Weedon Scott is White Fang’s savior. When the wolf-dog is pinned in the ring by a bull dog, he is near death. Scott saves him by offering to pay Beauty Smith three hundred dollars. He then pries the bulldog’s jaws off White Fang’s throat and has his assistant lift the near-dead wolf-dog from the ring. Then Scott nurses White Fang back to health. This kindly master believes that love begets love, but he is disappointed that White Fang at first refuses to respond to the affection he shows him. Even after two weeks of encourage, the wolf-dog will not come near Scott. Encouraged by Matt, his assistant and dog-muster, Scott does not give up. Finally, by coaxing him ever closer with meat, Scott is able to reach out and touch White Fang. Amazingly, the wolf-dog responds to the gentle touch and before long allows Scott to pet him. The master then begins to train White Fang to appropriate behavior through controlling his voice level. An intelligent animal, White Fang learns quickly and becomes obedient, responding favorably to kindness over violence.
Before long, White Fang accepts Scott as his “god” and become attached to him for his kindness and gentleness. Since he has never known love or affection before, White Fang is soon totally devoted to his master and guards him and his property. He does not even mind when Scott laughs at him, for he understands that his master offers good-natured humor rather than mockery.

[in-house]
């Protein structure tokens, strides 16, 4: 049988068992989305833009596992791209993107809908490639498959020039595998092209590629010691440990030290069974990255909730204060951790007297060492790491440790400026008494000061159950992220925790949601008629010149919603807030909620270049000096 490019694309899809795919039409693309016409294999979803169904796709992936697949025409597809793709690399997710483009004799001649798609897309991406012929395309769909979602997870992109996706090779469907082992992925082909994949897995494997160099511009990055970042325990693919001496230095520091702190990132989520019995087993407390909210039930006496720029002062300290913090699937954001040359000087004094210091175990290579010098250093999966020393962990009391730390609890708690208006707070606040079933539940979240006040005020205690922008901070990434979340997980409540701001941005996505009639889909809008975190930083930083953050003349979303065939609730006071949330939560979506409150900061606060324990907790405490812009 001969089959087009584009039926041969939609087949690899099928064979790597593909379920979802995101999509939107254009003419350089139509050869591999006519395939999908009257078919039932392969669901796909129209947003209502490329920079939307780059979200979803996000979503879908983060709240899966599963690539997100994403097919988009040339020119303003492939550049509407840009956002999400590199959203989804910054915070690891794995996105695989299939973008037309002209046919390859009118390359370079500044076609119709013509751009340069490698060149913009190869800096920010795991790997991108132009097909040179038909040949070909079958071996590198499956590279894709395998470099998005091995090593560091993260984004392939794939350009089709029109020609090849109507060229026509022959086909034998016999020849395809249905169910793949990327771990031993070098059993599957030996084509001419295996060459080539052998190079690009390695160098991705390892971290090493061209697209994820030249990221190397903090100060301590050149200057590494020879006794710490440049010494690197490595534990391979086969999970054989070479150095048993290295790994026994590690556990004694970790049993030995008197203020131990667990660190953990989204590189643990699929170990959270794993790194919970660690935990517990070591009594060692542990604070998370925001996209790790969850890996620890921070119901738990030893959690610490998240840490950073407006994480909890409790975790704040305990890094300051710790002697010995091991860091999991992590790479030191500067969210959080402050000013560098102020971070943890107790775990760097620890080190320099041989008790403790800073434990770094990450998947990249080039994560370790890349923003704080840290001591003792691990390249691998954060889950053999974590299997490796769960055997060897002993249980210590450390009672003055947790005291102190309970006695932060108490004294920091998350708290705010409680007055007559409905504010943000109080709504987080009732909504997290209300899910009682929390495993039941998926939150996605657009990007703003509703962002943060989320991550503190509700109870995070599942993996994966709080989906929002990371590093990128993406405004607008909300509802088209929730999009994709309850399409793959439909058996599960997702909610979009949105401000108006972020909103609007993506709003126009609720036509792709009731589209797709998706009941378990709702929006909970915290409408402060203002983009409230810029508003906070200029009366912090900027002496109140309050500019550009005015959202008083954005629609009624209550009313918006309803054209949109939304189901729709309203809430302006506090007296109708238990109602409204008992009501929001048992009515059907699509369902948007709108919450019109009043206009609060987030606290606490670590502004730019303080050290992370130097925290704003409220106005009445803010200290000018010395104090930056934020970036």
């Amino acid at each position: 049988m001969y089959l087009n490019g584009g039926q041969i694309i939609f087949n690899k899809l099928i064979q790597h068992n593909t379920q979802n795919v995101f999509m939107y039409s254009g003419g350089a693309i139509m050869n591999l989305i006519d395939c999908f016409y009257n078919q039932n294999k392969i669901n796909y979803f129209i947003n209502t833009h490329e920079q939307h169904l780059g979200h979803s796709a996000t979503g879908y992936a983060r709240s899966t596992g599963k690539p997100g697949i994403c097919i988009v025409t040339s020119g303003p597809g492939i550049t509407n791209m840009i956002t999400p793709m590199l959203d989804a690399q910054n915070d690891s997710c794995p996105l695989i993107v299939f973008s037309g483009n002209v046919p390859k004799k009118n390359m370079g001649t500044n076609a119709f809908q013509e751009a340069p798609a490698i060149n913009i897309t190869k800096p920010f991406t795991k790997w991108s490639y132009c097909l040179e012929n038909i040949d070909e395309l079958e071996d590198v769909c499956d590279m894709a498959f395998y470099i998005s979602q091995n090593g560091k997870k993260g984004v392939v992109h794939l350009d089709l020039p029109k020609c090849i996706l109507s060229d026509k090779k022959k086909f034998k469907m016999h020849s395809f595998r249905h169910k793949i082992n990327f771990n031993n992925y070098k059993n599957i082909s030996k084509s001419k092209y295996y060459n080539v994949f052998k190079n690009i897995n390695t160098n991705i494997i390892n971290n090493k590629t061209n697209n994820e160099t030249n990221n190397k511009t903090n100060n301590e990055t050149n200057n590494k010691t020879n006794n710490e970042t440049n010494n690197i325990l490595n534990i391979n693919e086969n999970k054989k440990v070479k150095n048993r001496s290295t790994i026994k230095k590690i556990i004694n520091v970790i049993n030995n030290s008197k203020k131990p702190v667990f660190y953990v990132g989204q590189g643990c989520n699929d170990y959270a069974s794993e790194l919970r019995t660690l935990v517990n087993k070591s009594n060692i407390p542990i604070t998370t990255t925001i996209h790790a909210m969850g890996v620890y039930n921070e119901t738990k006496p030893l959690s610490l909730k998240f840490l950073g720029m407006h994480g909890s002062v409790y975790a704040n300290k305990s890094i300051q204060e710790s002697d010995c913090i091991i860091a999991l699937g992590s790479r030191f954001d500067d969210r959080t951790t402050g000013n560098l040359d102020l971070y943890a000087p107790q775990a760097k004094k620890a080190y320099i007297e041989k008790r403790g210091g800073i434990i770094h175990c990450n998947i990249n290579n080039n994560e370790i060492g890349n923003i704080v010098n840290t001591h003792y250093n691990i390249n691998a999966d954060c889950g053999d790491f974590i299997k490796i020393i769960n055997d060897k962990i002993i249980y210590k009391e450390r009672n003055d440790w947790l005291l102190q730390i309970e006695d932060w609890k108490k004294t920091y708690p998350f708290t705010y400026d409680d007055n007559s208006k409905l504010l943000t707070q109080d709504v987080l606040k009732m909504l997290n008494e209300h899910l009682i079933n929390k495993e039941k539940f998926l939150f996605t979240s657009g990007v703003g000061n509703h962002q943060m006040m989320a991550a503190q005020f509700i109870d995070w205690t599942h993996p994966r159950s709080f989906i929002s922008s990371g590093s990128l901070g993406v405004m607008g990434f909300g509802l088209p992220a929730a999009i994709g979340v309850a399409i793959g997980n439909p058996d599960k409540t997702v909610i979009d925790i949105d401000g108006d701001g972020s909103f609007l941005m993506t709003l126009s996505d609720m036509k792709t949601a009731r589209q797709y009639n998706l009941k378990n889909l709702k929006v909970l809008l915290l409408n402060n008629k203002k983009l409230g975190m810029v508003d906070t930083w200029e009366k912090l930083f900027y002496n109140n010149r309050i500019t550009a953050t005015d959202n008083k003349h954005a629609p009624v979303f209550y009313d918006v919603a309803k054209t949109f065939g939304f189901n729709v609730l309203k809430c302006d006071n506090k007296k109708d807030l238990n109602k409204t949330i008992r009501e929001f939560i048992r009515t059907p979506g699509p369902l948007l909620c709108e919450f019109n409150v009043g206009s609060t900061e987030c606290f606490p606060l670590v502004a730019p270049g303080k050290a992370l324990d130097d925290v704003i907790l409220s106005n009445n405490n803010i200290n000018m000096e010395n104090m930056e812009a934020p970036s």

White Fang cannot stand to be left behind by Scott. When the master once travels away from home, White Fang refuses to eat or drink. Matt has to call Scott home in order to save the wolf-dog’s life. When White Fang sees his master making preparation to return home to California, he is miserable and again refuses to eat. When Scott is ready to depart on the boat, he sadly bids White Fang good-bye and locks him in the cabin. White Fang refuses to stay behind and races ahead and boards the steamer. The kind Scott, seeing White Fang’s complete devotion, decides the wolf-dog can go with him to California, where he works to train White Fang to adjust to his new and more domesticated life.
Judge Scott is the father of Weedon Scott, White Fang’s master. He scoffs at his son’s devotion to White Fang and believes the wolf-dog will never learn the rules of living in a country home in California. When he sees White Fang’s intelligence and obedience for himself, he is impressed and warms to the wolf-dog. White Fang is fond of the judge because his master is fond of the man. Before long, White Fang often sits with the judge as he reads his newspaper.